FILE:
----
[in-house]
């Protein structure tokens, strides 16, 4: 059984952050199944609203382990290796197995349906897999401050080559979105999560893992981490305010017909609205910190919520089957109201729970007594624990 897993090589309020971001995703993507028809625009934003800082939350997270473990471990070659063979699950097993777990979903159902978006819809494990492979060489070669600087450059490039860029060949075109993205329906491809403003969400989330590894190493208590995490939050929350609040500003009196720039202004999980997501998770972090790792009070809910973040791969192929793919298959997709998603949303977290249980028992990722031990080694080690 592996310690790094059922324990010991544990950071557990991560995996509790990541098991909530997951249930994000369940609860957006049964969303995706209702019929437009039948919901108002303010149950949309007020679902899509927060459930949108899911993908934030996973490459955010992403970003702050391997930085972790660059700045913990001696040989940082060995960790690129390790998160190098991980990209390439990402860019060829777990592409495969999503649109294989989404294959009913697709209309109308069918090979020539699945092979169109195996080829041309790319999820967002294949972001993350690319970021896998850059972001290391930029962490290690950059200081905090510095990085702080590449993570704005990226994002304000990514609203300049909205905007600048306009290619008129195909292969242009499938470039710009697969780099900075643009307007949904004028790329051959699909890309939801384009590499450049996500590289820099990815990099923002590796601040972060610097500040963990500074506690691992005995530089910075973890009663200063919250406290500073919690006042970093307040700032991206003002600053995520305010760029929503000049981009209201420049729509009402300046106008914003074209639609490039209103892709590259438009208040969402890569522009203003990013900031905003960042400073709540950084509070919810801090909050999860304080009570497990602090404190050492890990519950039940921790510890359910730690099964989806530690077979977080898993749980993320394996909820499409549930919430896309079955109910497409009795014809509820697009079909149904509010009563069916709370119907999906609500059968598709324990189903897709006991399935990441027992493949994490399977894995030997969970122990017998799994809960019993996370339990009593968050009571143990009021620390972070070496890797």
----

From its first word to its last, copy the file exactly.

[in-house]
């Protein structure tokens, strides 16, 4: 059984952050199944609203382990290796197995349906897999401050080559979105999560893992981490305010017909609205910190919520089957109201729970007594624990 897993090589309020971001995703993507028809625009934003800082939350997270473990471990070659063979699950097993777990979903159902978006819809494990492979060489070669600087450059490039860029060949075109993205329906491809403003969400989330590894190493208590995490939050929350609040500003009196720039202004999980997501998770972090790792009070809910973040791969192929793919298959997709998603949303977290249980028992990722031990080694080690 592996310690790094059922324990010991544990950071557990991560995996509790990541098991909530997951249930994000369940609860957006049964969303995706209702019929437009039948919901108002303010149950949309007020679902899509927060459930949108899911993908934030996973490459955010992403970003702050391997930085972790660059700045913990001696040989940082060995960790690129390790998160190098991980990209390439990402860019060829777990592409495969999503649109294989989404294959009913697709209309109308069918090979020539699945092979169109195996080829041309790319999820967002294949972001993350690319970021896998850059972001290391930029962490290690950059200081905090510095990085702080590449993570704005990226994002304000990514609203300049909205905007600048306009290619008129195909292969242009499938470039710009697969780099900075643009307007949904004028790329051959699909890309939801384009590499450049996500590289820099990815990099923002590796601040972060610097500040963990500074506690691992005995530089910075973890009663200063919250406290500073919690006042970093307040700032991206003002600053995520305010760029929503000049981009209201420049729509009402300046106008914003074209639609490039209103892709590259438009208040969402890569522009203003990013900031905003960042400073709540950084509070919810801090909050999860304080009570497990602090404190050492890990519950039940921790510890359910730690099964989806530690077979977080898993749980993320394996909820499409549930919430896309079955109910497409009795014809509820697009079909149904509010009563069916709370119907999906609500059968598709324990189903897709006991399935990441027992493949994490399977894995030997969970122990017998799994809960019993996370339990009593968050009571143990009021620390972070070496890797």